So Christmas is finally upon us. We surrender to it the way disoriented French soldiers used to surrender to thunderstorms, humbled and with arms pointing to the sky. "Please, God, no more boom-boom-boom. Merci."
I was in Target the other day, not long, only seven or eight hours, a soldier on his last legs looking for where they hid the ground coffee. One of the things you've probably noticed about L.A. store clerks, particularly now, is that they will not ever look you in the eye. It's like you're a spirit, an angel, an abstraction — something they cannot see nor fathom.
I don't know if this is something they teach store clerks or merely something they glean after hours of selflessly serving the public, but they will not acknowledge your existence for fear of having to set off in search of something two aisles over.
Christmas, it seems, is all about searches, wandering in the desert as we do, looking for the right iThis or iThat. I've been seriously swayed by those commercials that convinced me that I absolutely needed a cellphone with a 4G network; we all do. Caught my attention when the T-Mobile elves sang "walking in a 4G wonderland," but it sounded to me like "walking in an orgy wonderland." That's what Christmas has come to, I thought.
Anyway, I'm off searching for electronics and ground coffee, no one there to help. There are, literally, this day legions of Target clerks stocking the shelves for the final push, yet no one much wants to help.
As you know, a Target store is a beautiful place during the holidays, almost sacred. One moment you are looking at scented candles, the next moment chicken pot pies. It's exactly what the rural Chinese must envision America to be: a big place with lots of floor space and gobs of inventory, all of it made in China.
By the way, the one thing I saw at Target that I really liked — absolutely couldn't resist — was a Butterball turkey marked at 98 cents. I don't shop for frozen turkeys very much, if at all. But even I know that 98 cents for an entire bird is a pretty good deal. Heck, at KFC (or most bars) you can't even get a thigh for that.
Turns out — duh — that it was 98 cents PER POUND, so at that price, the turkey didn't seem like such a bargain, so I bought a big bag of meatballs instead. Pound for pound, frozen meatballs are one of the best things you can get. I'm giving them as gifts.
Am I satisfied with my Christmas purchases? Well, mostly. Bought the relatives some bloody mary mix, one size fits all. At one point some dolt — might've been my sister — suggested that we not drink this holiday, that we waddle through the whole thing stone-cold sober. But sensible heads soon prevailed.
"I was kidding!" she insisted, but we still have some serious concerns.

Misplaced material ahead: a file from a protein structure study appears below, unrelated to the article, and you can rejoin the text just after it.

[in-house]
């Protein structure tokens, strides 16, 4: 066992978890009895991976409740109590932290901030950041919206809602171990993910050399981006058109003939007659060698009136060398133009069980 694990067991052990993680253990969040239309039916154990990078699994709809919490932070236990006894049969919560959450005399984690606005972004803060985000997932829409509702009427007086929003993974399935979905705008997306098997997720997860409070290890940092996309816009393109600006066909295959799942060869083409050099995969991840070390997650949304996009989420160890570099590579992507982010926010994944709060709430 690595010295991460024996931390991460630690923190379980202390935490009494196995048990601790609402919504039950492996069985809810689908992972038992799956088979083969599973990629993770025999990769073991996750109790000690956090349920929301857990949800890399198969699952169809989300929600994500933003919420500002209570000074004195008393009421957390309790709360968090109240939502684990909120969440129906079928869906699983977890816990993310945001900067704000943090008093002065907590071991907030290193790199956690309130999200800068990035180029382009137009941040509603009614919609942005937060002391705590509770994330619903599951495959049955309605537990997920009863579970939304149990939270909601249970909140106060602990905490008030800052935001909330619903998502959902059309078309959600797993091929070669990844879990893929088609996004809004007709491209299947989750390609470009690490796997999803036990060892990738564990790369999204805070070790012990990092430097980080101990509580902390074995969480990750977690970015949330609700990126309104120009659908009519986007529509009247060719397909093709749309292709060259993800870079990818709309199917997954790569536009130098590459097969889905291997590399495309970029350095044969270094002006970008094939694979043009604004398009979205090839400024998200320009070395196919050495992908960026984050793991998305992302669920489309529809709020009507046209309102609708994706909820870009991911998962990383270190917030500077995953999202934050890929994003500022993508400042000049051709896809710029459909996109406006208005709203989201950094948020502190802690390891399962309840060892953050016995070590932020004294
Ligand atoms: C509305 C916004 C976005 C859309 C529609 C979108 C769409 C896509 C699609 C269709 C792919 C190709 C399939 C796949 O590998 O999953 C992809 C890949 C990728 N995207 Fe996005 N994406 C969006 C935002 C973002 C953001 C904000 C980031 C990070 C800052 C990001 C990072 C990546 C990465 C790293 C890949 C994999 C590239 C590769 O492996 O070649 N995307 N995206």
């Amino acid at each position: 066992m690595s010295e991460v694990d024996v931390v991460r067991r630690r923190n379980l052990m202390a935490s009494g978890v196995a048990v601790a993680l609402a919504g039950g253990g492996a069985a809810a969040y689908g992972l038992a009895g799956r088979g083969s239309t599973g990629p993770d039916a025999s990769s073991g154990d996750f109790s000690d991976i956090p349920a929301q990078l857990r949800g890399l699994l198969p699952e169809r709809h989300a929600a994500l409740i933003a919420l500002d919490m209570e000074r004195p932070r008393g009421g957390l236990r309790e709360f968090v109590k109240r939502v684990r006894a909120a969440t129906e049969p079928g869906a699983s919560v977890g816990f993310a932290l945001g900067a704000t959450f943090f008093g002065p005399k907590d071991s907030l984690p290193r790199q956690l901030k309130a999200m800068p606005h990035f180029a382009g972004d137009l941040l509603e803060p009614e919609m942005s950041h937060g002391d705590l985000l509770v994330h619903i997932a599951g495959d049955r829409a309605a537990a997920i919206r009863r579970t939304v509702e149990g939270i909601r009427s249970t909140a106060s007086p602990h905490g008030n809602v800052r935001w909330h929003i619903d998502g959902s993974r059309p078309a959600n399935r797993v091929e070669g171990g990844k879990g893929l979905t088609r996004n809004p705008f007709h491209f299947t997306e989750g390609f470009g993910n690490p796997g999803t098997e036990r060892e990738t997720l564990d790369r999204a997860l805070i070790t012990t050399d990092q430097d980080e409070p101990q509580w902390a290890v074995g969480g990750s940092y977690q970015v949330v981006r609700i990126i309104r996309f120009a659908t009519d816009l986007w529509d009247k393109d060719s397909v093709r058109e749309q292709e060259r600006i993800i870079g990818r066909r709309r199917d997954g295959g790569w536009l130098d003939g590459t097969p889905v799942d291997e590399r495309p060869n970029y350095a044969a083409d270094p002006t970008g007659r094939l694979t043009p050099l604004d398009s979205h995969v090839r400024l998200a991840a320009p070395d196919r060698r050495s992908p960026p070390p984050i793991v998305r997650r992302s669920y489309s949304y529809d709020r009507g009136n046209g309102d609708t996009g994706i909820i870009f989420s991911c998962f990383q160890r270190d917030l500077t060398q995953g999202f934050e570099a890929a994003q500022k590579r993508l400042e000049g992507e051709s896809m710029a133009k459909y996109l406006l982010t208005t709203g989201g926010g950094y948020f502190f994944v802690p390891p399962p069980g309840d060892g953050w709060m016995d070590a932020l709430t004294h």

I bought my mom a Packers jersey, a rather expensive gift, since NFL merchandise is marked up extremely high, the money going to help professional athletes who otherwise would have nothing.
At 60 bucks, I consider it a good investment because Mom's now 87, and she'll probably wear it as a full-length gown. I can't wait till she shows up at the opera one night with "Aaron Rogers" across her back. Hike!
Speaking of sports, got the little guy a basketball hoop that adjusts to little guy stature, should he never grow again. He's Irish, so we're not sure whether he'll get much over 4 feet. But he'll be able to tell a story, that's the important thing. And he'll love his mother to a phenomenal degree. The Irish are famous for that — but then what ethnic group isn't?
For the lovely and patient older daughter, I bought a hipster hat and a Chelsea Handler book. I like Chelsea Handler because she reminds me of the kind of smirky girl your mom told you never to hang out with. Yet, here I am buying her book for my daughter. How whacked is that? On further consideration, I may give the book to my wife. If she started acting like Chelsea Handler, it'd be one of those win-win-win-win-win-win-win situations.
For the others, I am still looking. I hear Macy's might have some last-minute deals on luggage. New tires are an option too.
Yes, Christmas is all about searches.
My wife insists that I am a terrible shopper, yet she forgets that I almost bought a turkey for a buck.
Besides, the little girl is finally home from college, there's food in the fridge, the house looks like a Bing Crosby set — give or take a dirty sock or six.
Our tree is incredible — might be stolen. At one point, we thought it had termites, but turned out to be one of those carousel ornaments that goes round and round, clicking against the needles as it attempts to start a fire. Still, the tree wobbles a little every time somebody slams the front door.
Boom, boom, boom. Wobble, wobble, wobble.
Truly a 4G wonderland. Merry Christmas.